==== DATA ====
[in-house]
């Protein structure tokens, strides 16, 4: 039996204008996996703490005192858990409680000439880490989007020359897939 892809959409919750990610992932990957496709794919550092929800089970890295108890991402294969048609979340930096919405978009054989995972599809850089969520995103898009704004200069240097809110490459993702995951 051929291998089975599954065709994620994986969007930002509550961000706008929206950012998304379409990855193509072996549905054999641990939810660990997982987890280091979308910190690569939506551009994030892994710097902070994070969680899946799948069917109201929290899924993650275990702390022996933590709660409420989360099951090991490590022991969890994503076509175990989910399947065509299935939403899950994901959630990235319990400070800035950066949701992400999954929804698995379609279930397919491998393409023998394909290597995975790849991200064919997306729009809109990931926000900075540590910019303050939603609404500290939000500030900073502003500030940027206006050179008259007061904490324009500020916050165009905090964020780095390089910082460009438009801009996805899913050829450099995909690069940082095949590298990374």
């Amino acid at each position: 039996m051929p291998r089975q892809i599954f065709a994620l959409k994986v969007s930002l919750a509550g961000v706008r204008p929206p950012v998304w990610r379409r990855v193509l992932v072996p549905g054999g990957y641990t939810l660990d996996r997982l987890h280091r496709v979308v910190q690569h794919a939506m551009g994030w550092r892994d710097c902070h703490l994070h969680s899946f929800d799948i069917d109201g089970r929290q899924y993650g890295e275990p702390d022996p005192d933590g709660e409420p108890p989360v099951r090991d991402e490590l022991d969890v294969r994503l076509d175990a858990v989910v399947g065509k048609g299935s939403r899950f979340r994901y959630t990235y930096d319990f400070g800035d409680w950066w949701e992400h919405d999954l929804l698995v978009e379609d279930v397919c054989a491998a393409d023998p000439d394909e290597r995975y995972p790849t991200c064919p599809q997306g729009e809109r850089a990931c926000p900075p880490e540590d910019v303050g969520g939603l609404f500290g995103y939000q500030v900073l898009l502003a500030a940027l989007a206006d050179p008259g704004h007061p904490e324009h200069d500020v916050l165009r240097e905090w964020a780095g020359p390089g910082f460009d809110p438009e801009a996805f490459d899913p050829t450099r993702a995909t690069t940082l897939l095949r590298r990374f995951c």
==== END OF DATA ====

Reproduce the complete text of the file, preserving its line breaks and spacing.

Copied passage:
[in-house]
């Protein structure tokens, strides 16, 4: 039996204008996996703490005192858990409680000439880490989007020359897939 892809959409919750990610992932990957496709794919550092929800089970890295108890991402294969048609979340930096919405978009054989995972599809850089969520995103898009704004200069240097809110490459993702995951 051929291998089975599954065709994620994986969007930002509550961000706008929206950012998304379409990855193509072996549905054999641990939810660990997982987890280091979308910190690569939506551009994030892994710097902070994070969680899946799948069917109201929290899924993650275990702390022996933590709660409420989360099951090991490590022991969890994503076509175990989910399947065509299935939403899950994901959630990235319990400070800035950066949701992400999954929804698995379609279930397919491998393409023998394909290597995975790849991200064919997306729009809109990931926000900075540590910019303050939603609404500290939000500030900073502003500030940027206006050179008259007061904490324009500020916050165009905090964020780095390089910082460009438009801009996805899913050829450099995909690069940082095949590298990374």
């Amino acid at each position: 039996m051929p291998r089975q892809i599954f065709a994620l959409k994986v969007s930002l919750a509550g961000v706008r204008p929206p950012v998304w990610r379409r990855v193509l992932v072996p549905g054999g990957y641990t939810l660990d996996r997982l987890h280091r496709v979308v910190q690569h794919a939506m551009g994030w550092r892994d710097c902070h703490l994070h969680s899946f929800d799948i069917d109201g089970r929290q899924y993650g890295e275990p702390d022996p005192d933590g709660e409420p108890p989360v099951r090991d991402e490590l022991d969890v294969r994503l076509d175990a858990v989910v399947g065509k048609g299935s939403r899950f979340r994901y959630t990235y930096d319990f400070g800035d409680w950066w949701e992400h919405d999954l929804l698995v978009e379609d279930v397919c054989a491998a393409d023998p000439d394909e290597r995975y995972p790849t991200c064919p599809q997306g729009e809109r850089a990931c926000p900075p880490e540590d910019v303050g969520g939603l609404f500290g995103y939000q500030v900073l898009l502003a500030a940027l989007a206006d050179p008259g704004h007061p904490e324009h200069d500020v916050l165009r240097e905090w964020a780095g020359p390089g910082f460009d809110p438009e801009a996805f490459d899913p050829t450099r993702a995909t690069t940082l897939l095949r590298r990374f995951c």